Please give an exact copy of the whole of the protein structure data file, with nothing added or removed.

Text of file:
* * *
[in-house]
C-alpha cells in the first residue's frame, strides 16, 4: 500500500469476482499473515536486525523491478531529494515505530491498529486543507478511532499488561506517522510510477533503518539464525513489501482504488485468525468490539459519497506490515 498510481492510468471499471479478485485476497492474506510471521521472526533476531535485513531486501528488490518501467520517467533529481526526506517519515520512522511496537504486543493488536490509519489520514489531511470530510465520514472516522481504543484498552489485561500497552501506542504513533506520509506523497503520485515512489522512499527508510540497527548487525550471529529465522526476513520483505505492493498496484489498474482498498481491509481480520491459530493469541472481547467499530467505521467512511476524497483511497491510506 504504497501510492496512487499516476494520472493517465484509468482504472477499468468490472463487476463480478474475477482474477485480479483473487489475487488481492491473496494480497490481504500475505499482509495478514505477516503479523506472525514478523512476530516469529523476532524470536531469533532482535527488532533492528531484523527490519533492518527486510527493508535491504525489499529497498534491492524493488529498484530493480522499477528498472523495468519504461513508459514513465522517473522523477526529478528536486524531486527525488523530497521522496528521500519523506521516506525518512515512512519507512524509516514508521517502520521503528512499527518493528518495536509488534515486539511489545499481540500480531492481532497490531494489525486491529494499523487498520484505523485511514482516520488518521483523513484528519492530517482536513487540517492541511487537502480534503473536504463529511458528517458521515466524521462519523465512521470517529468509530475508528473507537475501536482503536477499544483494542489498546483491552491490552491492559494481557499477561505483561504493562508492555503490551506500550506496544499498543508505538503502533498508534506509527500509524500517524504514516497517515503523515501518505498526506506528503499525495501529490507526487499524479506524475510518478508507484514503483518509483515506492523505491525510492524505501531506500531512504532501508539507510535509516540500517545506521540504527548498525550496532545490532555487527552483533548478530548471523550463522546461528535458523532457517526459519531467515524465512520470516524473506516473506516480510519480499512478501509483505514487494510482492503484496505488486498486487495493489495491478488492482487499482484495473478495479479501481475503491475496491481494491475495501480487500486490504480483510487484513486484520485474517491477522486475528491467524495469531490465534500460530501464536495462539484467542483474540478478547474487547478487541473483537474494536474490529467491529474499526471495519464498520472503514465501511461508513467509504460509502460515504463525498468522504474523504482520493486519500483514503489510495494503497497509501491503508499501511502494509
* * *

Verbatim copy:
[in-house]
C-alpha cells in the first residue's frame, strides 16, 4: 500500500469476482499473515536486525523491478531529494515505530491498529486543507478511532499488561506517522510510477533503518539464525513489501482504488485468525468490539459519497506490515 498510481492510468471499471479478485485476497492474506510471521521472526533476531535485513531486501528488490518501467520517467533529481526526506517519515520512522511496537504486543493488536490509519489520514489531511470530510465520514472516522481504543484498552489485561500497552501506542504513533506520509506523497503520485515512489522512499527508510540497527548487525550471529529465522526476513520483505505492493498496484489498474482498498481491509481480520491459530493469541472481547467499530467505521467512511476524497483511497491510506 504504497501510492496512487499516476494520472493517465484509468482504472477499468468490472463487476463480478474475477482474477485480479483473487489475487488481492491473496494480497490481504500475505499482509495478514505477516503479523506472525514478523512476530516469529523476532524470536531469533532482535527488532533492528531484523527490519533492518527486510527493508535491504525489499529497498534491492524493488529498484530493480522499477528498472523495468519504461513508459514513465522517473522523477526529478528536486524531486527525488523530497521522496528521500519523506521516506525518512515512512519507512524509516514508521517502520521503528512499527518493528518495536509488534515486539511489545499481540500480531492481532497490531494489525486491529494499523487498520484505523485511514482516520488518521483523513484528519492530517482536513487540517492541511487537502480534503473536504463529511458528517458521515466524521462519523465512521470517529468509530475508528473507537475501536482503536477499544483494542489498546483491552491490552491492559494481557499477561505483561504493562508492555503490551506500550506496544499498543508505538503502533498508534506509527500509524500517524504514516497517515503523515501518505498526506506528503499525495501529490507526487499524479506524475510518478508507484514503483518509483515506492523505491525510492524505501531506500531512504532501508539507510535509516540500517545506521540504527548498525550496532545490532555487527552483533548478530548471523550463522546461528535458523532457517526459519531467515524465512520470516524473506516473506516480510519480499512478501509483505514487494510482492503484496505488486498486487495493489495491478488492482487499482484495473478495479479501481475503491475496491481494491475495501480487500486490504480483510487484513486484520485474517491477522486475528491467524495469531490465534500460530501464536495462539484467542483474540478478547474487547478487541473483537474494536474490529467491529474499526471495519464498520472503514465501511461508513467509504460509502460515504463525498468522504474523504482520493486519500483514503489510495494503497497509501491503508499501511502494509